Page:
Understanding Disability Stereotyping And Popular Misconceptions About Disability

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Having a physical disability is a stigmatised attribute that is usually associated with stereotypes of incompetence. As a result of these stereotypes, individuals often experience economic and medical disadvantages(Roeher Institute,1996). People with disability are less likely to hold a job because employers tend to judge these individuals by their perceived limitations, rather than their actual abilities and potential.
Evidently, the first thing that comes to mind when disability is mentioned is a wheelchair because of the symbol that is used to represent it. Yet only 5% of disabled people do actually use wheelchairs.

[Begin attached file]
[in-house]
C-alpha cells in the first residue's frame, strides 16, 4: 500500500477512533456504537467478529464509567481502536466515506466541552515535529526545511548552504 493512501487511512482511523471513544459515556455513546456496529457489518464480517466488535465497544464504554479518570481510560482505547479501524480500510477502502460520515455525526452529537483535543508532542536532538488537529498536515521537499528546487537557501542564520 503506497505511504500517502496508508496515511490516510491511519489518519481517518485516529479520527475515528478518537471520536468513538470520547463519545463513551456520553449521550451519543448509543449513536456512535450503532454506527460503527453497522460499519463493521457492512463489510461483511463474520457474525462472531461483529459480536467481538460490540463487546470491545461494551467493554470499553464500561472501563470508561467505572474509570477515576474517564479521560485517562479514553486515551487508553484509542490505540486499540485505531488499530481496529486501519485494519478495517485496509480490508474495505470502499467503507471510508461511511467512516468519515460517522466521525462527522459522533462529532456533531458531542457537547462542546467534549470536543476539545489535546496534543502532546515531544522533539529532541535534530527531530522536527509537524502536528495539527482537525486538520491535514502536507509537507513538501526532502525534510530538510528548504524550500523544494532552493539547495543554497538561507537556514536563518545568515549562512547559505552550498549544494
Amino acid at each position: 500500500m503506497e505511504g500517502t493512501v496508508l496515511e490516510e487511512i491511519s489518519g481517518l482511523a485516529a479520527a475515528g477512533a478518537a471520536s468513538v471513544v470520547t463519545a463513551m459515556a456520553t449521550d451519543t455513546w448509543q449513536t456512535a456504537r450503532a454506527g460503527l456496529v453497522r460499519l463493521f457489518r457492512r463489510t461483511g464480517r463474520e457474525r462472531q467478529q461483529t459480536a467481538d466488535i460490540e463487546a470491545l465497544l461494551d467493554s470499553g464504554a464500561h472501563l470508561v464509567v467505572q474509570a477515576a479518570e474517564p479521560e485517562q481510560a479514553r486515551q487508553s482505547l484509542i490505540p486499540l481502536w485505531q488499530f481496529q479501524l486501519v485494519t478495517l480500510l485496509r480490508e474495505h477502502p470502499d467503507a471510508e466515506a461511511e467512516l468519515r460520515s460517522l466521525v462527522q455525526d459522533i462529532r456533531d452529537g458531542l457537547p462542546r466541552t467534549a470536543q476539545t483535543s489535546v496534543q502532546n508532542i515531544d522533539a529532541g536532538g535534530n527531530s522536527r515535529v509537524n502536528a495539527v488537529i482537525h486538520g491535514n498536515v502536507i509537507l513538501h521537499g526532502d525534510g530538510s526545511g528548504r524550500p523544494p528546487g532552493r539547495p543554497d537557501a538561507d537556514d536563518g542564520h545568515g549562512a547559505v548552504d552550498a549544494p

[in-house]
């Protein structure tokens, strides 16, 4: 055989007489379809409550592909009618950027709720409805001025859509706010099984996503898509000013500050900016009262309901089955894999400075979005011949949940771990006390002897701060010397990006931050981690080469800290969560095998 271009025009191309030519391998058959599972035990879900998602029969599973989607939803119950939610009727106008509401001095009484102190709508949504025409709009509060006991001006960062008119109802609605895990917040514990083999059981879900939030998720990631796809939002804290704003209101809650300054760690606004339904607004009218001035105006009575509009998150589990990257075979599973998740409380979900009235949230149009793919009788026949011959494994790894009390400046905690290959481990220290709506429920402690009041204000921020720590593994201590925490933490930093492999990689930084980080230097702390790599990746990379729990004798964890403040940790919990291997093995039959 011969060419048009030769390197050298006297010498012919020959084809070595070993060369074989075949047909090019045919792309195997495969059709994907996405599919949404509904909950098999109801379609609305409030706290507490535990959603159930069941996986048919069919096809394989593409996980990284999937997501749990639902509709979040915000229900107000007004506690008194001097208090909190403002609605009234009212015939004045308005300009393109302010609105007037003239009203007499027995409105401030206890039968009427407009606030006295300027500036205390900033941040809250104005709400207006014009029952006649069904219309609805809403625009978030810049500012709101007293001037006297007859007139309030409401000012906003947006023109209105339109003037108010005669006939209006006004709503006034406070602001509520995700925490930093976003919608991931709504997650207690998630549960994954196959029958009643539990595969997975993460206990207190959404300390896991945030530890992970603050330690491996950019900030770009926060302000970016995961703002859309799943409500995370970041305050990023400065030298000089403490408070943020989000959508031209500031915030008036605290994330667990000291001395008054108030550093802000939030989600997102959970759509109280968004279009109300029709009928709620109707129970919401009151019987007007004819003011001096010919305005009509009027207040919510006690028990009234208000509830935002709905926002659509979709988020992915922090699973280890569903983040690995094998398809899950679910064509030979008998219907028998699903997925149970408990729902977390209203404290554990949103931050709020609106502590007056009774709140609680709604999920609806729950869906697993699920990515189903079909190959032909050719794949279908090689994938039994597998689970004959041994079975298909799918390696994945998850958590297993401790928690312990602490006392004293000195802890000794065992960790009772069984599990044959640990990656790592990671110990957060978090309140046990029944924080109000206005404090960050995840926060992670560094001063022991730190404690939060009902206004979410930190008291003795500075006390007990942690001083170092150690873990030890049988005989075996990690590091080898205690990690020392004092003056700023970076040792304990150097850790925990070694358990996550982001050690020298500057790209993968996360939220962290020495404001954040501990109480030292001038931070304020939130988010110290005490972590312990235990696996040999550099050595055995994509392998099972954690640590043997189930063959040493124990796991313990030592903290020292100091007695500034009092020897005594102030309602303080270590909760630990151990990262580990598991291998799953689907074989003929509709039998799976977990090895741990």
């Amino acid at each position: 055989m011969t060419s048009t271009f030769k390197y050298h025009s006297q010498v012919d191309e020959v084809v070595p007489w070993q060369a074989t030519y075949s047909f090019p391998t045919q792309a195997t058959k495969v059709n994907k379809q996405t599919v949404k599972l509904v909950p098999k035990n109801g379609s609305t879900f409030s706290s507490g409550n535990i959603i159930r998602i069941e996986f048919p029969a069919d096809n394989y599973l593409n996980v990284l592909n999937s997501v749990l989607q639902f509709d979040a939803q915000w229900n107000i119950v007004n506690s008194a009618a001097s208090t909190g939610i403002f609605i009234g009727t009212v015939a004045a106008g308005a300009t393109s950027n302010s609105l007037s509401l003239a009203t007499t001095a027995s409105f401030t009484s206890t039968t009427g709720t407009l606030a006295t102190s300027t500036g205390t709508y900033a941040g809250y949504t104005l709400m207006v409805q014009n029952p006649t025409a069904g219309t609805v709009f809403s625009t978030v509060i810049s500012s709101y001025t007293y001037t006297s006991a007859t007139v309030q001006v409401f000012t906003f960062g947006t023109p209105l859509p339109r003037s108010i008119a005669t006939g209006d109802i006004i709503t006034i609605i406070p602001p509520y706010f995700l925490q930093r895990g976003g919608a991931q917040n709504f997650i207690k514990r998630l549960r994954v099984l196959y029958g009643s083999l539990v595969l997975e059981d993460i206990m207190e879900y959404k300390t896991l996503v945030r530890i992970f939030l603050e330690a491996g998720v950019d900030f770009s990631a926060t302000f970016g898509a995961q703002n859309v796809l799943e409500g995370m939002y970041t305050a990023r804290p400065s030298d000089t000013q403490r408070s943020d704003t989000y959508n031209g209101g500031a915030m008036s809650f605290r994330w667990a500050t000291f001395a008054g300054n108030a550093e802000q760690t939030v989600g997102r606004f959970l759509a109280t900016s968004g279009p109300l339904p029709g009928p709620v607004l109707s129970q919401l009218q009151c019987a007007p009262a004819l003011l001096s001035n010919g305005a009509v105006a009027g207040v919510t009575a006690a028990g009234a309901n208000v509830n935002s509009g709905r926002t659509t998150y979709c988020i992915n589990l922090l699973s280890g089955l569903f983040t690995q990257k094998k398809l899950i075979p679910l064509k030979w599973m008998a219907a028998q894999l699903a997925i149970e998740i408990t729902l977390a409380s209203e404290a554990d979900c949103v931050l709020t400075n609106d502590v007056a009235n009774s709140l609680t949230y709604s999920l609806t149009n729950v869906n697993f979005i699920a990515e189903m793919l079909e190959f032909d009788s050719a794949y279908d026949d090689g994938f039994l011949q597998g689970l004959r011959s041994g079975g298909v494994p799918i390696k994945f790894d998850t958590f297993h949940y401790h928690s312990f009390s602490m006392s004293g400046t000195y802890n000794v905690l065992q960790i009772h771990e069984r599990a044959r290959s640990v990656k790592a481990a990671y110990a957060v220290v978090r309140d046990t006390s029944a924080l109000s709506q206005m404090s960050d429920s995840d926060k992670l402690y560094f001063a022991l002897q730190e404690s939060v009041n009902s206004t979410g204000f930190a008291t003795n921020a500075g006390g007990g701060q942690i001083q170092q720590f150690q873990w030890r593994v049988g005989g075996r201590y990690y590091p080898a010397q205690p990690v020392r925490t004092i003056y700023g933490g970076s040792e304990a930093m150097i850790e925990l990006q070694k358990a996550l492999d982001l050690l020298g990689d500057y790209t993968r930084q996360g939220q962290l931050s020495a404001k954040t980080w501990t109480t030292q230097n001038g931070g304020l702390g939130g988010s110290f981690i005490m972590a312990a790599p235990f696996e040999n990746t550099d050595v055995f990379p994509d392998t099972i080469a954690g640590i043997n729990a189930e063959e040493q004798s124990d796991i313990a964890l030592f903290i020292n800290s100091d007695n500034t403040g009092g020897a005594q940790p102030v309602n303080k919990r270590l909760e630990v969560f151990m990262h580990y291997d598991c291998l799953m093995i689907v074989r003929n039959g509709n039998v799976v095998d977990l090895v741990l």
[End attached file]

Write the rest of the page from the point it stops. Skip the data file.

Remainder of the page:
Under the Equality Act 2010 (Great Britain). A person is considered to be disable if they have ‘a physical impairment which has a substantial and long-term adverse effect on their ability to perform normal day-to-day activities. Disability can be classified into two types:- Physical impairment and Mental impairments’.
Physical impairments include anything from loss of a limb, sensory impairment(paralysis), blindness, deafness and generally everything that alters physical appearance and performance of an individual.
Mental impairments include learning disabilities such as Down syndrome, Developmental disorders such as Autism, Asperger, Dyslexia, and Dyspraxia. Also mental issues such as OCD, Depression, Eating disorders, Dementia, Bipolar, Schizophrenia and self-harming

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